In the days following the untimely death of Steve Jobs, the genius behind Apple’s world-changing i-devices, several variations of this meme made the rounds of social media: “Ten years ago, we had Johnny Cash, Bob Hope, and Steve Jobs. Today, we have no Cash, no Hope, and no Jobs.”
Well, I thought, sadly flipping through a thousand irritating emails on my iPod Touch, I am one of the lucky ones. I’ve got a job. A full-time job that provides a fair wage, subsidized health insurance, pre-tax spending accounts for medical copays and day care costs, paid vacation days and holidays, and a bunch of nice people to work with in a nice office building. I shouldn’t take this for granted.
But, even though I paused to give thanks for full-time employment, I realize now that I didn’t really take my own advice to heart. I didn’t think it all the way through: What if I suddenly don’t have that job anymore? What would my plan be? Eh, I’ll think about that later, I told myself.
Well, wouldn’t you know it – now I suddenly don’t have that job anymore.
It wasn’t on account of anything I did wrong or ingratitude on the part of my employer; the work just went away. I’ve never experienced a job loss like this before. In the past, I’ve quit jobs because I wanted to, after having made a conscious decision to move on to something different--something specific, with an offer letter attached to it. This felt more like a death in the family. I felt unmoored, sick, powerless.
It’s been two weeks (so far) of emotional highs and lows. I’m still not sure exactly what comes next, but I have some freelance work to tide me over while I figure that out. But I continue to find myself falling prey to some classic emotional traps, responding to every victory as if all my problems were solved forever, and to every setback as if I were destined to fail. So, for my fellow warriors of “funemployment,” (as one friend calls it), I’m preserving two of these unhelpful emotional states in writing. Be aware of them, and when you find yourself succumbing to one, do whatever you can to scurry on back to your rational place.
1. Imposter syndrome. Beautifully described on CurrentMom by Karen Paul-Stern, imposter syndrome strikes especially hard when the chips are down. Sure, you were laid off through no fault of your own. Everyone raved about your work and was sad to see you go. But you have this sneaking suspicion that balloons into certainty when you're all alone in the house staring at the computer screen. You lost the job because you weren’t qualified for it to begin with. You aren’t finding a replacement job in the same salary range because you don’t deserve that salary. You got that job because of some kind of fluke, but now you’ve been found out. You should just take the first offer you get, even if it’s $20k less than what you were making before.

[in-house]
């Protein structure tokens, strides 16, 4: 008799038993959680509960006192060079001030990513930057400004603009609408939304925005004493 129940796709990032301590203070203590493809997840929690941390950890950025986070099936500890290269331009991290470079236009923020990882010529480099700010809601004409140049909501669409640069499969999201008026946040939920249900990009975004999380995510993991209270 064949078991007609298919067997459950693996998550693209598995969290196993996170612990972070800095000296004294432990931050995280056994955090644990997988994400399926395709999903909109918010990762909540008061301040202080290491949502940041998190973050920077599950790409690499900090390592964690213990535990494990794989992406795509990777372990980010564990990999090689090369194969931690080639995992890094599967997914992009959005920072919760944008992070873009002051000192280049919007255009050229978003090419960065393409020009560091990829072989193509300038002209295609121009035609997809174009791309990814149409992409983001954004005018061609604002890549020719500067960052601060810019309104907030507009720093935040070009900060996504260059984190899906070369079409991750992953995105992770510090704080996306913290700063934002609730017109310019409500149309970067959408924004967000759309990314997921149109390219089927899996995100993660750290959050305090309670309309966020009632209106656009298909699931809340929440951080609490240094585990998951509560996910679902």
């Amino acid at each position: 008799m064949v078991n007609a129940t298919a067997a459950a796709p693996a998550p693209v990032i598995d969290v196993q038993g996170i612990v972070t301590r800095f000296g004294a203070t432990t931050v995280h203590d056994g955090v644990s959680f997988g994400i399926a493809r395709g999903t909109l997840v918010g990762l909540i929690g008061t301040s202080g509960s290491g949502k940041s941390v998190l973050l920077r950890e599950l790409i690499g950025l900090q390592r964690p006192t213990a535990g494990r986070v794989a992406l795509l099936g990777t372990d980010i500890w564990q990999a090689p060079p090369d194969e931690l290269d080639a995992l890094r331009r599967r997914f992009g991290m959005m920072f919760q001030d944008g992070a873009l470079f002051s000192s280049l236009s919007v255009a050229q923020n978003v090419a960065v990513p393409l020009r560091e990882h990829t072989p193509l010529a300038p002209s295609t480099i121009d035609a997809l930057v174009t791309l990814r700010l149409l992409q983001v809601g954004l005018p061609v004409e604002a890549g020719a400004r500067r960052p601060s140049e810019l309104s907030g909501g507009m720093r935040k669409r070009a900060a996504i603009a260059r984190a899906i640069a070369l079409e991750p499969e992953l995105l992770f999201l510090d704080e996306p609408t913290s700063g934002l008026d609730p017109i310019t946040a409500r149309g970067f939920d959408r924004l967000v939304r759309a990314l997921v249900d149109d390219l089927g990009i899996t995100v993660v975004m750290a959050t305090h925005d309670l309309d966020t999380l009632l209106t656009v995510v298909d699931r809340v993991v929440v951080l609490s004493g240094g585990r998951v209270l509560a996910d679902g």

Don’t go there – just don’t! Unless you have real, hard evidence that salaries have decreased for your type of work, there is no reason to accept a pay cut. The best way I’ve found to fight the feeling of being a fraud is to pick up the phone and talk to people who know you and know your work. Just having a casual conversation with a former colleague can lift your spirits – “Hey, remember that time we worked all night on that annual report and that’s when you found out the subway trains don’t run at 4am? Hardy har har!” Suddenly, you remember that night, that report, and the fact that the client called you a “godlike genius” when you handed it over on time and under budget. You’re good at what you do. Someone’s going to pay money for that.
2. Now I have time to CLEAN ALL THE THINGS! Inspired by the web comic Hyperbole and a Half - “This is why I’ll never be an adult” , this self-delusion can send you straight into a shame spiral if you fail to recognize it. Now that I’m not working 8 hours a day outside the home, I told myself, I will finally have time to catch up on all the things I’ve been putting aside!
Here are just a few items on that list:
- Finish backlog of laundry, ironing and mending
- File all the stacks of paper in neat, labeled folders
- Paint two or three paintings a week and catalog all of my artwork
- Throw out all the CRAP
- Train for another half marathon
- Finish my final projects for school 2 weeks early
And the list goes on. Here is what I’ve accomplished so far:
- Washed two loads of laundry
- Caught up on my favorite web comics
- Ate pie
Now, given that I’ve had two whole entire weeks off, that seems pretty sad. But in this situation, you must remind yourself: It takes work to find a job. Just about 8 hours a day of work, in fact. You have to update your resume (or even come up with multiple versions of your resume). You have to search for jobs. To do that, you have to network – meet up with people, talk on the phone, send a bazillion emails, go to networking events and workshops, etc. You have to write cover letters. You have to organize your work samples. And, most important, you have to get through job interviews without having a Rick Perry-esque brain meltdown.
These are just two of the evil tricks our minds can play. We must stay vigilant against these confidence thieves and fight them off when they come sneaking up on us. Whew - It's pretty exhausting being unemployed! I think this calls for another piece of pie.
Photo of pies by AlyssssylA on Flickr.